Robert Driscoll, lawyer, banker, rancher, and early advocate for the port of Corpus Christi, was born near Victoria, Texas, on October 31, 1871, the son of Robert and Julia (Fox) Driscoll. He attended public school in Rockport and surrounding areas, and then went to Georgetown University before finishing a degree in 1893 at Princeton University. He maintained a private law practice in New York until 1903, when he accompanied his elderly mother to England for medical treatments. Upon her death in 1906, he returned to Texas. That year he began concerning himself with aggressive management of the Driscoll estate, of which he assumed control after his father's death in 1914. At their apex, the Driscoll holdings included 125,000 acres in Duval, Jim Wells, and Nueces counties.
Driscoll was extensively involved in banking and land speculations and in bringing farming to the lower Texas coastal plains. He was president of several large corporations, among them Corpus Christi National Bank, Corpus Christi Trust Company, Kingsville Producing and Milling Company, and the International Refining Company of San Antonio. He was also a director of the Frost National Bank in San Antonio, the San Antonio Joint Stock Land Bank, and the Guaranty Title Company of Corpus Christi. He was a coincorporator of the St. Louis, Brownsville and Mexico Railway. Driscoll was instrumental in developing the Rabb Pasture into farmlands and in founding the towns of Bishop and Robstown, the latter of which, along with the nearby town of Driscoll, was named after the Driscoll family. He was chairman of the port of Corpus Christi from 1926 until his death in 1929.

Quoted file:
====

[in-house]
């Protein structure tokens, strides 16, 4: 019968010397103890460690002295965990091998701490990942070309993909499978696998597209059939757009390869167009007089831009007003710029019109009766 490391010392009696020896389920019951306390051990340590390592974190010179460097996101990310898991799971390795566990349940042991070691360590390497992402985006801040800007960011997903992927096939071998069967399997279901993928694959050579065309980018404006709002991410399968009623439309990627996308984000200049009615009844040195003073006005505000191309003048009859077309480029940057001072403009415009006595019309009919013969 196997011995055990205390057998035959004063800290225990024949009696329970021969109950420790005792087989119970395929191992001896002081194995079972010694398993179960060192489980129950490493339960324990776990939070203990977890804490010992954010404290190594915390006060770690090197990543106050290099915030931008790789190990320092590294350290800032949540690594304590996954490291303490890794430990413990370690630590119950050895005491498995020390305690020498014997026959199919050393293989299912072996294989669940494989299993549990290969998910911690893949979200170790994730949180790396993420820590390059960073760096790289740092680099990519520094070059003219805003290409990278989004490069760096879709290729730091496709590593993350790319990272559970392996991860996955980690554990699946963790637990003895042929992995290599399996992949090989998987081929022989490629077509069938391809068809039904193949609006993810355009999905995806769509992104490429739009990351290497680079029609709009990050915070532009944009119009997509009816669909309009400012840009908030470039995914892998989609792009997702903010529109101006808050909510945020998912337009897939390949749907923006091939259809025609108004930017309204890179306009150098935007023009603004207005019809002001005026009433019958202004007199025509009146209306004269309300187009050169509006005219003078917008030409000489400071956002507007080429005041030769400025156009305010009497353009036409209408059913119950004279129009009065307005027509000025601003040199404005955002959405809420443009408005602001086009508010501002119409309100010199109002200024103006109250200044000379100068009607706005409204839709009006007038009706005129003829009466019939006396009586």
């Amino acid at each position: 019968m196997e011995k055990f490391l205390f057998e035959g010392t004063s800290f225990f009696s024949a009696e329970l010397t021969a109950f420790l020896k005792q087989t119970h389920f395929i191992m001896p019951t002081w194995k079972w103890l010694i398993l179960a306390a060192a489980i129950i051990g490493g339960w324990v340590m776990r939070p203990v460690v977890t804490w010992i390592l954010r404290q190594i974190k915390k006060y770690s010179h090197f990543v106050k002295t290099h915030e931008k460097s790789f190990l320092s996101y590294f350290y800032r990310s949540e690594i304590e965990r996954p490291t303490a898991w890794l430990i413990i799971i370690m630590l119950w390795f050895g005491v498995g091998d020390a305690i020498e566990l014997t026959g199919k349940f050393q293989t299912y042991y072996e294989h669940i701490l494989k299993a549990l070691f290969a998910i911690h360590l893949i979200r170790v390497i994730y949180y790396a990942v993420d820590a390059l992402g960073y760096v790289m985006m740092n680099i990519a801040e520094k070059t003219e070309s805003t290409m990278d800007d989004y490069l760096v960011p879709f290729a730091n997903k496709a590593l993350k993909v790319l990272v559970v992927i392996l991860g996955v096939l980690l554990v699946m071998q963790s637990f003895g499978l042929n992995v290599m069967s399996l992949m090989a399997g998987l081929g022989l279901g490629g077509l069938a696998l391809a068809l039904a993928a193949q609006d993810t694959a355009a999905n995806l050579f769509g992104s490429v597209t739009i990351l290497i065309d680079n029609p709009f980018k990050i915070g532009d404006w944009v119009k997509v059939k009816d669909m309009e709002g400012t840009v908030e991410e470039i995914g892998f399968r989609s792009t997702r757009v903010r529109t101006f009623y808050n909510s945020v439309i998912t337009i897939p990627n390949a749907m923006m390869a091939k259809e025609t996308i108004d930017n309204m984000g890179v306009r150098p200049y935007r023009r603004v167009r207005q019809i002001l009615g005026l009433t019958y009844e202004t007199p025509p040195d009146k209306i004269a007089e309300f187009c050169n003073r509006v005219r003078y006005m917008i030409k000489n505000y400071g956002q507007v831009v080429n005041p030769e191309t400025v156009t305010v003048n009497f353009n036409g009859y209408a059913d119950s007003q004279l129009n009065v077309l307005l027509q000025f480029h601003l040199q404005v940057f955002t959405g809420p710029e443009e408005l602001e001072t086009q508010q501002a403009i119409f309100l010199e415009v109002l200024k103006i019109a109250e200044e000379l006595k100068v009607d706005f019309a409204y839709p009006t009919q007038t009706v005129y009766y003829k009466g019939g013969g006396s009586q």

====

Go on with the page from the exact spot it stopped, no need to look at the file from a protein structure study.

An earnest Catholic, Driscoll endowed and supported several church benevolences and was a member of the board of the Corpus Christi College-Academy, a Catholic institution, for a time. He died in San Antonio on July 7, 1929, from complications following the amputation of his leg. Driscoll was buried at the family mausoleum in the San Antonio City Cemetery. On the day of the funeral the mayor of Corpus Christi, P. G. Lovenskiold, requested all businesses to close for the hour of the burial. A memorial to Driscoll was erected at the port, and his sister and only survivor, Clara Driscoll, left, upon her death in 1945, the Robert Driscoll and Julia Driscoll and Robert Driscoll, Jr., Foundation, which included among its beneficiaries the Driscoll Foundation Children's Hospital in South Texas.